Track five, ‘Frailty’, I was also lucky enough to hear performed live pre-release. High energy and fast paced, it raises and raises the pent up energy level of the listener, to the brink of release, then drops it all at once (as Jamie Hails opines ‘you look at me like a stranger‘). This build and release of tension is something Polaris are masters of, using it both in small micro-moments, and with a larger scope across entire tracks. The song ends quietly, leading into interlude-ish track ‘In Somnus Veritas’. Starting ambient, before dropping in some slow melodic guitars, the track builds as it leads us into the second half of the album. Lead vocalist Jamie’s emotion work well to carry the track here, with his last strained work echoing across the end of the track, pushing us into ‘Dusk to Day’. Launching the more ‘experimental‘ (word used loosely) half of the album, this track is a little slower, and a little groovier. Clean vocalist Jake takes the bulk of the workload here, with Jamie dropping in for extra effect, as we slowly build through heavier drums and guitars as the song progresses. A classic Polaris bridge drop  before a hard hitting end lead us out.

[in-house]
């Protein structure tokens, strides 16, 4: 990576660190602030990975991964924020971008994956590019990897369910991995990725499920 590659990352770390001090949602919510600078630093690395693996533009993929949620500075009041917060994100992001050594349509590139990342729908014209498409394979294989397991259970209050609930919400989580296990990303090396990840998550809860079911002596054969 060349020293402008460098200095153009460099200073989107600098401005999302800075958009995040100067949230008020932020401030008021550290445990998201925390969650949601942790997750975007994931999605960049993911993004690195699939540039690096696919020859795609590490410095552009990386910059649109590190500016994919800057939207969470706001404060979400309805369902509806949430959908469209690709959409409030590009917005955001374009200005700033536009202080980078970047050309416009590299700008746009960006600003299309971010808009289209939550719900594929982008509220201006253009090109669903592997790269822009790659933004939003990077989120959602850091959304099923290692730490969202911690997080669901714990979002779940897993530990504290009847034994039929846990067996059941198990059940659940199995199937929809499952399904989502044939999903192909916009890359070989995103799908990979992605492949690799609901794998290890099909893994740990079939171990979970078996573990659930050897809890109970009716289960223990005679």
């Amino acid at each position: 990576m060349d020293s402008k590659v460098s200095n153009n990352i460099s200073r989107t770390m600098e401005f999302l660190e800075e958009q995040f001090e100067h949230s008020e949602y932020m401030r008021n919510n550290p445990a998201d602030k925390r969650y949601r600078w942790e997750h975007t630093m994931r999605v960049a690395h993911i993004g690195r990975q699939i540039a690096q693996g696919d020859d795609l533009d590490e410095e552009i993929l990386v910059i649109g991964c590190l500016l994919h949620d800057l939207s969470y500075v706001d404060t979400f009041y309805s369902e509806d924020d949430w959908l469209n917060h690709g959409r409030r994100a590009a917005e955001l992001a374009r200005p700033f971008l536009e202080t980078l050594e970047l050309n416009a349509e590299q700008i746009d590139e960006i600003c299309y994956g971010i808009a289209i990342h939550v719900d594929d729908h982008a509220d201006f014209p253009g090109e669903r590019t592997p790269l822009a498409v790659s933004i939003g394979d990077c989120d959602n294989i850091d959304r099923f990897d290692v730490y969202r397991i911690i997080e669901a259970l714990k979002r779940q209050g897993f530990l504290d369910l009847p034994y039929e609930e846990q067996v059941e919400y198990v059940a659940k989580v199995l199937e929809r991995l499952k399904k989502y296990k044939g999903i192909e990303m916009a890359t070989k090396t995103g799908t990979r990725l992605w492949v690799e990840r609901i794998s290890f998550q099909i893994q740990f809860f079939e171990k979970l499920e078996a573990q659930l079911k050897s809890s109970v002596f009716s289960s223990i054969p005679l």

‘Casualty’, maybe my personal favorite track on the album, and possibly the heaviest, hits us in the face with groove from the second it starts. It’s almost as if they wrote a song going ‘hmmm we have too much energy on stage, let’s write a track to tire us out‘. The chorus is, of course, incredibly catchy, with a mid song breakdown following it up. Now’s a good time to mention that, once again, Polaris are able to execute a fairly well-trodden genre of –core in a way that’s so flawless that it becomes an art unto itself. On paper, there’s nothing particularly unique about these tracks (they’re no Ocean Grove or Oceans Ate Alaska), they’re just so tight and carefully considered.